It's probably not a good idea for Vo to make an issue of this. But if there are more articles on the front page of the Chronicle, Vo may not have to do it himself; it may become an issue on its own. And of course he can answer any questions about the subject in general terms.
This Talmadge Heflin guy is a snake!
Couple of things here.
First, as Steve notes, Helfin certainly adopts a rascist slant on this.
Secondly, I puzzle over the difference between this case and one from '98 involving Jim Moore and his custody battle (full disclosure - Moore is my ex brother in law). Here too, the minor was black. However, in Moore's case, there was significant involvement on the minority community's part - the NAACP , Justice for Children, the National Black United Front, SHAPE Community Center and the Nation of Islam among others. I don't see that happening here.
In Moore's case, there was pretty good evidence the child would have been better off with Moore and he lost custody. Helfin can only marshall racist blather and unsubstantiated accusations yet will probably get custody.
Not to be political but Moore was a single sole-practitioner plantiff's attorney and certainly not part of the Harris County power circles. Again, this is certainly not Heflin. However, I suspect it is central to how the case will be decided.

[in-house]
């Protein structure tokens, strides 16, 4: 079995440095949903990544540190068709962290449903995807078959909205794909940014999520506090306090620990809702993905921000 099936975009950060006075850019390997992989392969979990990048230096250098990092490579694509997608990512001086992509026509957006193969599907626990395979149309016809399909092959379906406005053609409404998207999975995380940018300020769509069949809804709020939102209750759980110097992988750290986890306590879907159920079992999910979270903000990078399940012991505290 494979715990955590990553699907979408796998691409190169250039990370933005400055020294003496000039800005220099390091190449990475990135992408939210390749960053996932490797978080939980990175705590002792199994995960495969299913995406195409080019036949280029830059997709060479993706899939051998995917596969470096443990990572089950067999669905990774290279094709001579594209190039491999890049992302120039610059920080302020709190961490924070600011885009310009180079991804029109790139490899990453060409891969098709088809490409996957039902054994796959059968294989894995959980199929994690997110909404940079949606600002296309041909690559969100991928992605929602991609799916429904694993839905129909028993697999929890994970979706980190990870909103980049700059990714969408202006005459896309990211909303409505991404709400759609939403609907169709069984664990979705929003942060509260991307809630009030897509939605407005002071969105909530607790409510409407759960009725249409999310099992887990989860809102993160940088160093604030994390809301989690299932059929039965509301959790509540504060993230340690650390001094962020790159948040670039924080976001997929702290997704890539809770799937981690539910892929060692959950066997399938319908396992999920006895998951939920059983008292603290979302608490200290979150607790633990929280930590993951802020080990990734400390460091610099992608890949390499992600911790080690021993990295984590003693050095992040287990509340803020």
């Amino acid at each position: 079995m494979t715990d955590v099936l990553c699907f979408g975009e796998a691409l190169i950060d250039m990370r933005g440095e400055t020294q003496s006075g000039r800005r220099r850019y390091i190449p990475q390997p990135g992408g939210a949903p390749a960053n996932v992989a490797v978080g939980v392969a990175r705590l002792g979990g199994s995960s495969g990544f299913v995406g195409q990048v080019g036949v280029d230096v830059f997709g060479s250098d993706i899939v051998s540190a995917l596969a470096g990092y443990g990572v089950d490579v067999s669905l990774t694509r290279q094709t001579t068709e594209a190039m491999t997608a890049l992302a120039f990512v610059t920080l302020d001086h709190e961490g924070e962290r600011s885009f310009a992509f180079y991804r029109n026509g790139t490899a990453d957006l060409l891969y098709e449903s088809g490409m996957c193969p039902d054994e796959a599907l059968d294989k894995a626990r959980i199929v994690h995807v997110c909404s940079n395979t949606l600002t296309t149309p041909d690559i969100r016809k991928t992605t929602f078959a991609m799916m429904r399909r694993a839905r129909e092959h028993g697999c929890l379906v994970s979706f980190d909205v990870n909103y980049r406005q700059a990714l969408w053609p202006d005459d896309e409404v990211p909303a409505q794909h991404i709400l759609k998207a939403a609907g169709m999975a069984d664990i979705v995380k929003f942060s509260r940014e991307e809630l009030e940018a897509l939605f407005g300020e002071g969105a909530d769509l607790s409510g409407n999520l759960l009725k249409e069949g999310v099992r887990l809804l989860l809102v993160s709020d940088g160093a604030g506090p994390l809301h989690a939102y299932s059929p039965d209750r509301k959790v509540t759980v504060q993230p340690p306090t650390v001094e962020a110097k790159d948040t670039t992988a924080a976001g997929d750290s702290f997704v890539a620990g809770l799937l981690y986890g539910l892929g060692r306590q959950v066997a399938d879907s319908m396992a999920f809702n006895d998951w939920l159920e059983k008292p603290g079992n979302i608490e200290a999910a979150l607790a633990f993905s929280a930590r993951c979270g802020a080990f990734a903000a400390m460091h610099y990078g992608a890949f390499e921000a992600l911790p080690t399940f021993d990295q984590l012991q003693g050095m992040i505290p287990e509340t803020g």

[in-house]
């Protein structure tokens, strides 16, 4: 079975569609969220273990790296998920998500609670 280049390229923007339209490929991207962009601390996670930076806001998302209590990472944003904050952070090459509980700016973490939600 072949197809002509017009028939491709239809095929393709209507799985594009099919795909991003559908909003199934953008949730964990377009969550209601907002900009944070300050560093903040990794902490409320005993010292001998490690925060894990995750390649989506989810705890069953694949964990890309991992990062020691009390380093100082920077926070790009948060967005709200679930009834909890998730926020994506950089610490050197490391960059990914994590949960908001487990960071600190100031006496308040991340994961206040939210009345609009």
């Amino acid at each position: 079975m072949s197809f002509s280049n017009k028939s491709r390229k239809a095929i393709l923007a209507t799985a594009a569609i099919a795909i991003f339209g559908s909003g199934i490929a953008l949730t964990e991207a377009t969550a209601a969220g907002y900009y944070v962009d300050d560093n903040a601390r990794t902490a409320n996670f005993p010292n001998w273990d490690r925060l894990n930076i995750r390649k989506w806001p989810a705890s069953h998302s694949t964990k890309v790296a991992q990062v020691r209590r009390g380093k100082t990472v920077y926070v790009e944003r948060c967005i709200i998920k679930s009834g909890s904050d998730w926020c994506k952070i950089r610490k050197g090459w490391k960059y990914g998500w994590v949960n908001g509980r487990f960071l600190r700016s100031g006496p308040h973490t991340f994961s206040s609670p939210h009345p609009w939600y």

Why shouldn't Vo make an issue of the comment about black male children and prisons? Not necessarily hay, but just in the sense of asking what was meant precisely.
If "we all know" then surely it is worth discussing.
I heard that in passing on the local news last night, and thought I heard him misspeak. I still think he misspoke, but he obviously said what I thought I heard!
I agree that it should be a simple decision based on whether or not the child has been abused or neglected. Is the child currently in the Child Protective Services system?
And as for the campaign issues, since Heflin is a lawmaker and has stated his reasons for wanting the child have to do with poverty and blacks in prison, it would be worth looking at his legislative history to see what if anything he has been doing in all his years of writing legislation to fix those problems. One I noticed over and over is that he wanted to end property tax and increase sales tax. Hmmm now who does that help?
Sir Heflin OR Sir Rynd?
Who is worse Heflin or Judge Frank Rynd? Judge Frank Rynd granted the Heflin's Temporary Custody! Surely Judge Rynd could easily see that Sir Heflin had clearly violated the law and couldn't keep his stories straight. To think that this Judge ruled upon mere allegations?...Let alone IMMIGRATION ISSUES. Should both be reviewed?
Thank God for Judge Motheral!